Oh, butter. There's something so wonderfully magical about this item. Its spreadable quality makes it the ultimate partner for a toasty piece of bread or slathered atop a warm muffin. It also aids in perfect pastry perfections and meals galore! Because of its wide variety of uses, you'll be hard-pressed to find someone who can go without the use of butter.
As a child, you likely got scolded once or twice for unintentionally leaving the milk on the counter for a few hours, causing it to spoil and ruining the entire gallon. Obviously, this scenario isn’t something that occurs intentionally but, on average, most dairy products require refrigeration if not in use. Things such as cheese, yogurt, and cream follow the same pattern.
When it comes to butter, there has seemed to be a little discrepancy. In my house growing up, butter always was refrigerated unless it needs to sit out for some time to warm to room temperature. In my mother-in-law’s house, that’s completely opposite. She leaves her butter sitting in a dish on the counter.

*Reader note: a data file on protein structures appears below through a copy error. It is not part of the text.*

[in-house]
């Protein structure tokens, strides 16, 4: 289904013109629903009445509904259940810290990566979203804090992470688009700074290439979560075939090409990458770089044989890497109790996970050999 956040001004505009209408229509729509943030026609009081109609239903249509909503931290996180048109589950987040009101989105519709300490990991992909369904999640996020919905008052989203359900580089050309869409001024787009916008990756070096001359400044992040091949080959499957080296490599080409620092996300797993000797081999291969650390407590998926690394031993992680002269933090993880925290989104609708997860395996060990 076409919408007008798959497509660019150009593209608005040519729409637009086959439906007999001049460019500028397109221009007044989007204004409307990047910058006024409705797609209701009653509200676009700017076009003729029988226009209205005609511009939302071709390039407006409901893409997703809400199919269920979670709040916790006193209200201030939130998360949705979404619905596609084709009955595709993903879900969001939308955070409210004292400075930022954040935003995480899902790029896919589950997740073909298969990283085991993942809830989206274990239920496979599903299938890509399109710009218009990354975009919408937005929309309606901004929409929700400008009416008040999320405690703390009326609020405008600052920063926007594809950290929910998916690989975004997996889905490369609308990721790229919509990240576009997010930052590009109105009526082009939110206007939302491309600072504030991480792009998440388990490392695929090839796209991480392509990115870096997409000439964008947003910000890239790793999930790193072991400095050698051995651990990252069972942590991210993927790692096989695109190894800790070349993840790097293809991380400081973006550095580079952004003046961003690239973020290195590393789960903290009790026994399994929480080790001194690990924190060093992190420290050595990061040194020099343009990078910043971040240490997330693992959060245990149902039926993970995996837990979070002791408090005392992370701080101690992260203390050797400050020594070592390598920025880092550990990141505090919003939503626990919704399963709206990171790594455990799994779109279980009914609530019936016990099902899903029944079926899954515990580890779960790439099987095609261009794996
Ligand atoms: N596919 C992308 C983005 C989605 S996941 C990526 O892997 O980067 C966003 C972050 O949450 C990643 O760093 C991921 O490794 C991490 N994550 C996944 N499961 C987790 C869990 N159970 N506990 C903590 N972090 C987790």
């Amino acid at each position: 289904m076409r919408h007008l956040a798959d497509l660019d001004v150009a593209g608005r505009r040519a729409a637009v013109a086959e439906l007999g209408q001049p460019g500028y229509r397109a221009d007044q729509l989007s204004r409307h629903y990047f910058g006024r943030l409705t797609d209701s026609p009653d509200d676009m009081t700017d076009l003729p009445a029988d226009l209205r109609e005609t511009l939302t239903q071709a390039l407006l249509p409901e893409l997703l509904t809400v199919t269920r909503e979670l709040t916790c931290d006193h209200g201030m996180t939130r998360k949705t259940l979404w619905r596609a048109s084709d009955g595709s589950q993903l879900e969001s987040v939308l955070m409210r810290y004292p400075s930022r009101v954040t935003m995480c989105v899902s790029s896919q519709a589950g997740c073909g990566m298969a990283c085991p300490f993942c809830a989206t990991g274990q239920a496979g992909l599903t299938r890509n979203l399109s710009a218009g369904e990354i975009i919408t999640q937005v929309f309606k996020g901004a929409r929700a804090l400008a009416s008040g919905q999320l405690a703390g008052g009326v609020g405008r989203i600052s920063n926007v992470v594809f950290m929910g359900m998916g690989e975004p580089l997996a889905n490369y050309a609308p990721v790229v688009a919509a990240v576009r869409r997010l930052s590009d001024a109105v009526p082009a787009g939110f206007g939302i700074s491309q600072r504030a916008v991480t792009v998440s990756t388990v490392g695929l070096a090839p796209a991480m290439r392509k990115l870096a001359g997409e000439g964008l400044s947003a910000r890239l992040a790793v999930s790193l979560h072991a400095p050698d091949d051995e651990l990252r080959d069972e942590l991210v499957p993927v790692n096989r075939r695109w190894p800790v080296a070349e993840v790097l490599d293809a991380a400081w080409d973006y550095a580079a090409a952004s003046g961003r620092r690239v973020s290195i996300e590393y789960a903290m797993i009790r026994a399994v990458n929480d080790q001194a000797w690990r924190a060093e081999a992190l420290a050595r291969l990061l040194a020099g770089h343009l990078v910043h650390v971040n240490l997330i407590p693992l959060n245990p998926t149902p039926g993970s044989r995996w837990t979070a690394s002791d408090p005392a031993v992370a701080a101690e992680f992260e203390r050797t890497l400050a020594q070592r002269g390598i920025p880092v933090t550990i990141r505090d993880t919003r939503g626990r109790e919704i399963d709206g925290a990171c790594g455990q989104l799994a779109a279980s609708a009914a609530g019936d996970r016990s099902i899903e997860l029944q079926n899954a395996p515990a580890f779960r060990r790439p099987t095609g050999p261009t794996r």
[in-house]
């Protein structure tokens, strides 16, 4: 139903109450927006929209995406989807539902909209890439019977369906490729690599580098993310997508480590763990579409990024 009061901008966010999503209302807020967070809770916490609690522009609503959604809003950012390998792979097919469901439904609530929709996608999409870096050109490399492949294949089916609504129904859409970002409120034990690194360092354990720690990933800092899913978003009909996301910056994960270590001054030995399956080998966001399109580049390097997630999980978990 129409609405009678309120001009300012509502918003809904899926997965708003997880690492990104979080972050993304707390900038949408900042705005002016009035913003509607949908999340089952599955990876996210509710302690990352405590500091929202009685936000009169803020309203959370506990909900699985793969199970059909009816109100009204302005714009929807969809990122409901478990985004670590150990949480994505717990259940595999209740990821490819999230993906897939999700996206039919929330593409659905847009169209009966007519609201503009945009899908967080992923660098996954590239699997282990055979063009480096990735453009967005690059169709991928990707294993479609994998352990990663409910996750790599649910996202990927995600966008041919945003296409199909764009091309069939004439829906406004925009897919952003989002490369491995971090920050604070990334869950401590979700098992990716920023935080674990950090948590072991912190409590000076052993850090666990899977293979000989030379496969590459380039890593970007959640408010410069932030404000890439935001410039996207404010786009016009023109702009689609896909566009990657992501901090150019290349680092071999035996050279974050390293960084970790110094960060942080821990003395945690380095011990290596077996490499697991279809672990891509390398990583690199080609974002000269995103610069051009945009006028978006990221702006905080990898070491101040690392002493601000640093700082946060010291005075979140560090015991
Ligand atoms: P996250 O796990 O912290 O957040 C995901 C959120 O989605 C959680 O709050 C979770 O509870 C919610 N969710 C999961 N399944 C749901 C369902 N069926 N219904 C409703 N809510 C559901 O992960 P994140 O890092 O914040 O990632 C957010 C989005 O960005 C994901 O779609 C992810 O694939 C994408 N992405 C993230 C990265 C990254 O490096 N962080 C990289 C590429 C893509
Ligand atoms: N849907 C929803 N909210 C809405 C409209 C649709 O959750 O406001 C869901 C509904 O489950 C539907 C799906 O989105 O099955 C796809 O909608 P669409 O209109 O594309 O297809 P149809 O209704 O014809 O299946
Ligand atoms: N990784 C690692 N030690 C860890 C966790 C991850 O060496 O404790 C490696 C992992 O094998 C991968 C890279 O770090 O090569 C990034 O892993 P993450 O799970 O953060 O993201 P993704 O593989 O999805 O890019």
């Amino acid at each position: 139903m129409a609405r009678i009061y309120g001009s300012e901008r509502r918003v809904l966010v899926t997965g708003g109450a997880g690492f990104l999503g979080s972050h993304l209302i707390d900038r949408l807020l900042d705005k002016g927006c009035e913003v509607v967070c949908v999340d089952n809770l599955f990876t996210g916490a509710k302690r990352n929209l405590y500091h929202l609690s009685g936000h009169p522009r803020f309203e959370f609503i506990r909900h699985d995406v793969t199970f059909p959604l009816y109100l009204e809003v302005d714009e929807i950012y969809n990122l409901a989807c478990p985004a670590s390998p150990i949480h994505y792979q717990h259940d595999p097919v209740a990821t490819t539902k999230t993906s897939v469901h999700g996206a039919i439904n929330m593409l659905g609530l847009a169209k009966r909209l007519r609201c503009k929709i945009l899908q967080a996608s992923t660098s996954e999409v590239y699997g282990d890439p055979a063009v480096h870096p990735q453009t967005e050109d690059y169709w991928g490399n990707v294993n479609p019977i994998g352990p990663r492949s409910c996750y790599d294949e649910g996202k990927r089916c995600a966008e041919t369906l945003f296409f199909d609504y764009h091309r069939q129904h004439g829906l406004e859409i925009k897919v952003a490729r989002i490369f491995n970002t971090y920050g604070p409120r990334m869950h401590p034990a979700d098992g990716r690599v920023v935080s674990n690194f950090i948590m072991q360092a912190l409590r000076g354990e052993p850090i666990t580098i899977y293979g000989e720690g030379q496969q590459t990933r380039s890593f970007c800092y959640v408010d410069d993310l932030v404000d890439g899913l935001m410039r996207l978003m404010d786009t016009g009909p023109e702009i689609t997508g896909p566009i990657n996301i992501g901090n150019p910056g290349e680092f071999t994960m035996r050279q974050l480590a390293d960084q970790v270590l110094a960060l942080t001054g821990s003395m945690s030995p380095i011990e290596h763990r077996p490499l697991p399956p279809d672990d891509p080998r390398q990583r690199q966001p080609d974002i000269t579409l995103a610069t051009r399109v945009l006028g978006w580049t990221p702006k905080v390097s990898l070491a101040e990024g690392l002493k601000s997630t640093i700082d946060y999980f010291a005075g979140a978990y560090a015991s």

It’s an age-old debate as to whether or not it is actually safe to consume butter that has been unrefrigerated for a period of time. Butter is, after all, comprised of milk so does that make it fall into the category of constant refrigeration? Because this question has circulated for quite some time, food researchers decided to do a little investigating.
Before long, they discovered just the allotted amount of time that butter can stay unrefrigerated before it spoils. Needless to say, we were a little shocked. While it is a preference, you can leave butter in a butter crock or a similar, air-tight container for up to two weeks. Naturally, there are some rules to that limit.
The butter must be salted because this type of butter has a higher sodium content that aids in keeping bacteria at bay. If your kitchen temperature stays near 70 degrees, you must always refrigerate your butter no matter if it is salted or not simply because the butter won’t be able to stay somewhat solidified at a temperature that high.
While the FDA hasn’t quite jumped on board with this logic, you can leave your butter out at your own risk. It all goes back to personal preference. Now that you know the limit, has that changed your mind about leaving it out or keeping it stored in the fridge?
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